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Poor Posture: Signs, Causes and Treatments

Poor Posture: Signs, Causes and Treatments


Poor posture is something that can affect many individuals. If identified, your chartered physiotherapist can advise you on correcting your posture. Poor posture can place strain on the joint and muscles of the body.


Signs and Symptoms

The visible signs of poor posture can include head tilting forward, slouching, locked knees, rounding of the upper back and arching of the lower back. Holding yourself in these positions can make it harder for muscles to work efficiently and they can fatigue quicker. Some people who suffer from bad posture experience lower back, neck, and shoulder and arm pain, but others will not experience any symptoms. Other symptoms include muscle fatigue and headaches due to a build up of tension in these regions.



Lifestyle and occupational demands tend to be the most common causes of bad posture especially if they involve repetitive motions without frequent breaks. For example, if you spend several hours a day working on a computer, you may unconsciously find yourself adopting bad postural habits such as hunching over your keyboard or slouching in your chair. “Text neck” is also a contributing factor to this and is prevalent in today’s society as you may hang your head forward while texting.

Poor posture may also be age and fitness related. As you age, your joints may stiffen, making it more difficult to correct bad posture. Conditions such as osteoarthritis and osteoporosis, which are common in elderly individuals, will additionally place extra stress on muscles and may also affect posture. Imbalance between short, tight muscles and long, weak muscles can contribute to poor posture. Therefore, maintaining muscle strength is important.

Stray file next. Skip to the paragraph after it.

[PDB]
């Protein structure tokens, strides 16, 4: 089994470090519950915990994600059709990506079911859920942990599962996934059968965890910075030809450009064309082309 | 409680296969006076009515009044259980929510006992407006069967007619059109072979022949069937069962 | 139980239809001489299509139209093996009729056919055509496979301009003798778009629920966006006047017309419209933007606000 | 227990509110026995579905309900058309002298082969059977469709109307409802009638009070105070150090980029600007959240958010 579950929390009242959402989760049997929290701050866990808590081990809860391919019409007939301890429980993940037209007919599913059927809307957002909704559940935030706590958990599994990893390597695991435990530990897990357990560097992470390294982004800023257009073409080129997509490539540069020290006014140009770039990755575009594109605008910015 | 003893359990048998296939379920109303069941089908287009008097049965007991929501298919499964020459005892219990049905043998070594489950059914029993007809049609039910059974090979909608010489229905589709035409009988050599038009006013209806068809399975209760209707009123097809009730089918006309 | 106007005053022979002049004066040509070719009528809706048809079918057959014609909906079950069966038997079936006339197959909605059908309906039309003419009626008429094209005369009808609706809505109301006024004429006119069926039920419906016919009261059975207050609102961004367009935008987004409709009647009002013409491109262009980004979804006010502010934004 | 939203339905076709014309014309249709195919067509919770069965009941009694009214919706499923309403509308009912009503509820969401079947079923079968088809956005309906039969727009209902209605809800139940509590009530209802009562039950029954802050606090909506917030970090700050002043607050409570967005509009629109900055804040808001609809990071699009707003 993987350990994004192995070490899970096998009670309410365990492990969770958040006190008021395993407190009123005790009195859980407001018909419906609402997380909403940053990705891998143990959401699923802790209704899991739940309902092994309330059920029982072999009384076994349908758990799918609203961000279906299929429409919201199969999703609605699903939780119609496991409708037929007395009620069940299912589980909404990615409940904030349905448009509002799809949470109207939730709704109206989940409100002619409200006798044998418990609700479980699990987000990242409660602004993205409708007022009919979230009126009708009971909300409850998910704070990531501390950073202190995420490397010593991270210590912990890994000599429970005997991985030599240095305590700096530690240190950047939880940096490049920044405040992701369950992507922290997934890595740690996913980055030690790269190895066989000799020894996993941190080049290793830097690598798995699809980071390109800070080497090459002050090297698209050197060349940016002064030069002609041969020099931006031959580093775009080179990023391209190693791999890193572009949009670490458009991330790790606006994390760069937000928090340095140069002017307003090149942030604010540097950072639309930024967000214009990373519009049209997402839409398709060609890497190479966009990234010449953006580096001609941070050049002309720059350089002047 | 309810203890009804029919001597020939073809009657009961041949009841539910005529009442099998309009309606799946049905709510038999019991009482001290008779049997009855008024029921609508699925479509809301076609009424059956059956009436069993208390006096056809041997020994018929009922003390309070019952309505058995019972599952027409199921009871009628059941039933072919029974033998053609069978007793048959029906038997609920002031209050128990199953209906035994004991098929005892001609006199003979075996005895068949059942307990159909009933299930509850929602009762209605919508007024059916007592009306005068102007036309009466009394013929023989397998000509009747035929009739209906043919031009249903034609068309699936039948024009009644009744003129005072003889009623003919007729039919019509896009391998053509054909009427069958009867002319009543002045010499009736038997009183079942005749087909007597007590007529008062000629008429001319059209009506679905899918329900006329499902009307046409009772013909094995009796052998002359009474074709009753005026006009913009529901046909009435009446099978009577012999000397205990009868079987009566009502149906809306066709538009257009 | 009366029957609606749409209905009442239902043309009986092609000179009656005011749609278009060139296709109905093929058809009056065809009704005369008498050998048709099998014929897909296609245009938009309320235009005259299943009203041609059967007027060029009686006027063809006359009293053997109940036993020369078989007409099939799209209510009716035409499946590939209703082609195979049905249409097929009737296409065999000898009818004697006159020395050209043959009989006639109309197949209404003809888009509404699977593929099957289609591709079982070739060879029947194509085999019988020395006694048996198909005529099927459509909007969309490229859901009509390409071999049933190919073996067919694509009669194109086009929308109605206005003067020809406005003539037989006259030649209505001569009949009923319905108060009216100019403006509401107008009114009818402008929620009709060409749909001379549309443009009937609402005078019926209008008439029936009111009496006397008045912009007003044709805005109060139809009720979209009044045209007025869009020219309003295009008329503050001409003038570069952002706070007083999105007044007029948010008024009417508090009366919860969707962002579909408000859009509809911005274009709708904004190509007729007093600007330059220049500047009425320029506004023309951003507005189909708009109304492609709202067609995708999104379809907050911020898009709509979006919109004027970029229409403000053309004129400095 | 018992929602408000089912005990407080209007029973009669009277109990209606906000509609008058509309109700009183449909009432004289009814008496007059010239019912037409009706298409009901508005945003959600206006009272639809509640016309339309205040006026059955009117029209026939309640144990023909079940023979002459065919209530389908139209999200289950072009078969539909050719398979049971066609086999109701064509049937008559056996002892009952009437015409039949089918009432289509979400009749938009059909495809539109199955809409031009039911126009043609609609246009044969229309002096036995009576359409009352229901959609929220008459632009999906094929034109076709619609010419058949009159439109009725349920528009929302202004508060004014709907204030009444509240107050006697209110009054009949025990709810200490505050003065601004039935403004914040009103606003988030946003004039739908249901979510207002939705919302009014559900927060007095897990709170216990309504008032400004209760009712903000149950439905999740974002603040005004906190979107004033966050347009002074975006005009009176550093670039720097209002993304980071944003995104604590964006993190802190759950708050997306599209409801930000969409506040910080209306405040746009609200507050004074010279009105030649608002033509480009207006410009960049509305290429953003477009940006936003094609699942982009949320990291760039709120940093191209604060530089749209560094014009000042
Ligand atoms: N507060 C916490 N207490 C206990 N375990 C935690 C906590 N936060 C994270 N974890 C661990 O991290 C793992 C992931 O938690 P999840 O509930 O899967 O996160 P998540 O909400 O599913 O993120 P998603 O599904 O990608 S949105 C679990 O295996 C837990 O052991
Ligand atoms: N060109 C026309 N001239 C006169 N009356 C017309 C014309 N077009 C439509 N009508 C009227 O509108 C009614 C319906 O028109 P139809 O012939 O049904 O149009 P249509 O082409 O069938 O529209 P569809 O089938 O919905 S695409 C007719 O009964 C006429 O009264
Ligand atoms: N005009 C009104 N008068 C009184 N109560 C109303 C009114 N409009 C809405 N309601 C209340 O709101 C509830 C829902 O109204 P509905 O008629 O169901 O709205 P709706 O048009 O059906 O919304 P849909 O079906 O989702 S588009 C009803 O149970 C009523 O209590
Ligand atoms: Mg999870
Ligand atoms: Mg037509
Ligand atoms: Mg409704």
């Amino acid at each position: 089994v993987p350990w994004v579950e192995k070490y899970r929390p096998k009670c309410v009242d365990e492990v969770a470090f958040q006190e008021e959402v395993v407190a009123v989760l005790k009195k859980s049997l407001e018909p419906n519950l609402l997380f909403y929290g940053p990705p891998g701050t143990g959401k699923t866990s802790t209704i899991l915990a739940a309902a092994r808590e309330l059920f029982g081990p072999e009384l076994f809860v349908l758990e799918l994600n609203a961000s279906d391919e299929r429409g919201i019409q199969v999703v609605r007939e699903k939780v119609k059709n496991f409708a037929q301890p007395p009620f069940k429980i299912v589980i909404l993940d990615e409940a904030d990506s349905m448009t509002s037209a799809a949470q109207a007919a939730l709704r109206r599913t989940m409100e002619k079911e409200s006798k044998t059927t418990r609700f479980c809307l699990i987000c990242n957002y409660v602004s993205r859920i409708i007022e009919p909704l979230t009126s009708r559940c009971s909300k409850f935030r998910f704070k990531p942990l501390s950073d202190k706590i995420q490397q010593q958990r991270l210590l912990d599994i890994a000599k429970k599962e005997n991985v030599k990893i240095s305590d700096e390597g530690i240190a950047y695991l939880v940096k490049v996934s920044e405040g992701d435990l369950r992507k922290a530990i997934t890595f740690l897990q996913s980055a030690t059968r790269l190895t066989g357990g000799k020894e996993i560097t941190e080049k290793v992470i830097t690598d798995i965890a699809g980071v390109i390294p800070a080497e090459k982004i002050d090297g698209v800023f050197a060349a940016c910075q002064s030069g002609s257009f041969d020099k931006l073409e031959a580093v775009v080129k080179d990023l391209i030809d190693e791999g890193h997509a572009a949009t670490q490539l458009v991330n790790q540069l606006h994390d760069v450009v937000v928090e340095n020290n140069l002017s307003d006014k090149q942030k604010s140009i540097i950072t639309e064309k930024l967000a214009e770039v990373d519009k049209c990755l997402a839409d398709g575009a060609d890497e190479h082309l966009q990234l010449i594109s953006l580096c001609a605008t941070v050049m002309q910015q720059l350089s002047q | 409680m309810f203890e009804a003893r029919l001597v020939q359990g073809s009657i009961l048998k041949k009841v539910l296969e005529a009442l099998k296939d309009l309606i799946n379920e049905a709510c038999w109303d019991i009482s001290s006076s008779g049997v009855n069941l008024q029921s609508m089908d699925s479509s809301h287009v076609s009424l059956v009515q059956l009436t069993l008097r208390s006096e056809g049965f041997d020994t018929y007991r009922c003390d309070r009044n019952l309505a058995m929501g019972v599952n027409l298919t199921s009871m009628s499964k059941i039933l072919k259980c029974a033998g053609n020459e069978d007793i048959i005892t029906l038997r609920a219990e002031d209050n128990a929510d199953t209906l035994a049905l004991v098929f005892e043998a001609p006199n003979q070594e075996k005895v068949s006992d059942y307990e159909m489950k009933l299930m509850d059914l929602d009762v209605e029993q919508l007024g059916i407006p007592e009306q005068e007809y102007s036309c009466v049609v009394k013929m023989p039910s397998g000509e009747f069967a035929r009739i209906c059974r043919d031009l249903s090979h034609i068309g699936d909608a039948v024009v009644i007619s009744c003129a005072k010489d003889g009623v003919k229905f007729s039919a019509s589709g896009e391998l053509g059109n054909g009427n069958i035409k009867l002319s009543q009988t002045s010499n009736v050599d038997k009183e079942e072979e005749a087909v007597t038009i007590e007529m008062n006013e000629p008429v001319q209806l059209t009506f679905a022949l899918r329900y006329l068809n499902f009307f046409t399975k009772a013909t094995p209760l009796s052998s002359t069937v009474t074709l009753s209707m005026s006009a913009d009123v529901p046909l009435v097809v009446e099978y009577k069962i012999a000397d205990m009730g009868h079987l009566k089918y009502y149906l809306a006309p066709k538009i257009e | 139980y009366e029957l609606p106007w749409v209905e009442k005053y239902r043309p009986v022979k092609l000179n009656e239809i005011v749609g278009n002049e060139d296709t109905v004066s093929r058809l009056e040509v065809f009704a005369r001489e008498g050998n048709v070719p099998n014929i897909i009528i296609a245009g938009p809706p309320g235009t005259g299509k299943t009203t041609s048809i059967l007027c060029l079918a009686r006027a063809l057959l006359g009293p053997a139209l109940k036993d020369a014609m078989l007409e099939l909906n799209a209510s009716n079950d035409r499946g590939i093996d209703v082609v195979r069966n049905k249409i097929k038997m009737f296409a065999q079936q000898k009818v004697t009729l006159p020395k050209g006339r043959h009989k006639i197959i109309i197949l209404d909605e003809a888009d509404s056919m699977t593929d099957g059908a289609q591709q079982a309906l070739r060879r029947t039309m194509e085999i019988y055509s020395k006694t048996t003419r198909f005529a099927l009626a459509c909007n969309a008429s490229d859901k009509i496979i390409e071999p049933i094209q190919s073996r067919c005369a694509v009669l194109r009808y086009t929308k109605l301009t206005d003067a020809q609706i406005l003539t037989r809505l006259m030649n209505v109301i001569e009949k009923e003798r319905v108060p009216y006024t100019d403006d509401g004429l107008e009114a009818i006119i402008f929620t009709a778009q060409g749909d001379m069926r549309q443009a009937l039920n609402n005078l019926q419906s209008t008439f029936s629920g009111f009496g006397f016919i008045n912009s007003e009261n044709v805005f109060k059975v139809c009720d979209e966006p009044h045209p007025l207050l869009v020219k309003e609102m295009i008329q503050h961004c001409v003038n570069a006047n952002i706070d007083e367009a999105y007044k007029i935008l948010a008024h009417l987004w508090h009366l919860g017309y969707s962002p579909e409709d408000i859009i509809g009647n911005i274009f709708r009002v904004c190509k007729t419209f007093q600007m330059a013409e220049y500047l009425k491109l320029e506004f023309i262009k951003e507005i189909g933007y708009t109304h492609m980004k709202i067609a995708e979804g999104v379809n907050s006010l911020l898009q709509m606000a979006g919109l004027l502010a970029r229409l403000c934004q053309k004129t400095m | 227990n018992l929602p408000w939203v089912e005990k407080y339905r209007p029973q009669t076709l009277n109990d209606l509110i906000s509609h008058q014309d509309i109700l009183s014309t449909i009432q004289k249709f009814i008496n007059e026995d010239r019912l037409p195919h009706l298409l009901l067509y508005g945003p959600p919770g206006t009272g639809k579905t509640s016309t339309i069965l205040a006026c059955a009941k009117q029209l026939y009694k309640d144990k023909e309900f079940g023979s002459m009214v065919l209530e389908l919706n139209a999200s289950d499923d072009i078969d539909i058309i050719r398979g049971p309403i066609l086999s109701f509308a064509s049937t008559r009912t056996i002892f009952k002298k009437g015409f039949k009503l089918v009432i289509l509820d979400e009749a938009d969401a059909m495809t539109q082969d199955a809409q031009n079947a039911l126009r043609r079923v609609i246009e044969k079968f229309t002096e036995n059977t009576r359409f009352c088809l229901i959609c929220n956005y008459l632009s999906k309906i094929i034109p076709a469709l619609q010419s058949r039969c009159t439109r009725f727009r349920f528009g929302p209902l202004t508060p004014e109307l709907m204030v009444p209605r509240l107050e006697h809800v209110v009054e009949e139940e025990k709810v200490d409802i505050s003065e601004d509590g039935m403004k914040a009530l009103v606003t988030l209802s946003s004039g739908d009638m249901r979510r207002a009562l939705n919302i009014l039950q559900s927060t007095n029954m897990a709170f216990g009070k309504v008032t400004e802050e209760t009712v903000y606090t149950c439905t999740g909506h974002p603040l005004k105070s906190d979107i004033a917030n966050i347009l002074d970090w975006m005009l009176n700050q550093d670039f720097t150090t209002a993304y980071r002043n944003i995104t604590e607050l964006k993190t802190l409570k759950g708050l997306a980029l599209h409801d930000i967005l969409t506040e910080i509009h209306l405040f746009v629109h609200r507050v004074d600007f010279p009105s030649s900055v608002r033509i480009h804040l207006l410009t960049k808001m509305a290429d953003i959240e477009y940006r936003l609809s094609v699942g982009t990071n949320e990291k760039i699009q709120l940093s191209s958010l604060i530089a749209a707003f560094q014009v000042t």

In order to accurately treat poor posture, a chartered physiotherapist will need to assess and diagnose your postural habits. Following this, your physiotherapist will be able to educate and advise you in the best preventative and corrective measures that will need to be taken to promote good posture.

Your physiotherapist may suggest a range of corrective exercises and movements in order to improve muscle flexibility, strength and posture. In some cases, postural taping may be necessary.

Pilates is recommended as it focuses on improving core stability and muscle flexibility. Here at Ballsbridge Physiotherapy Clinic, our classes are aimed at all levels and are tailored to suit your needs. Our chartered physiotherapist, Christi Kate Brady, is a qualified STOTT Pilates Instructor and is experienced in treating a wide variety of musculoskeletal conditions.


If you wish to enquire about booking an appointment or have questions regarding poor posture, please don’t hesitate to contact us here.

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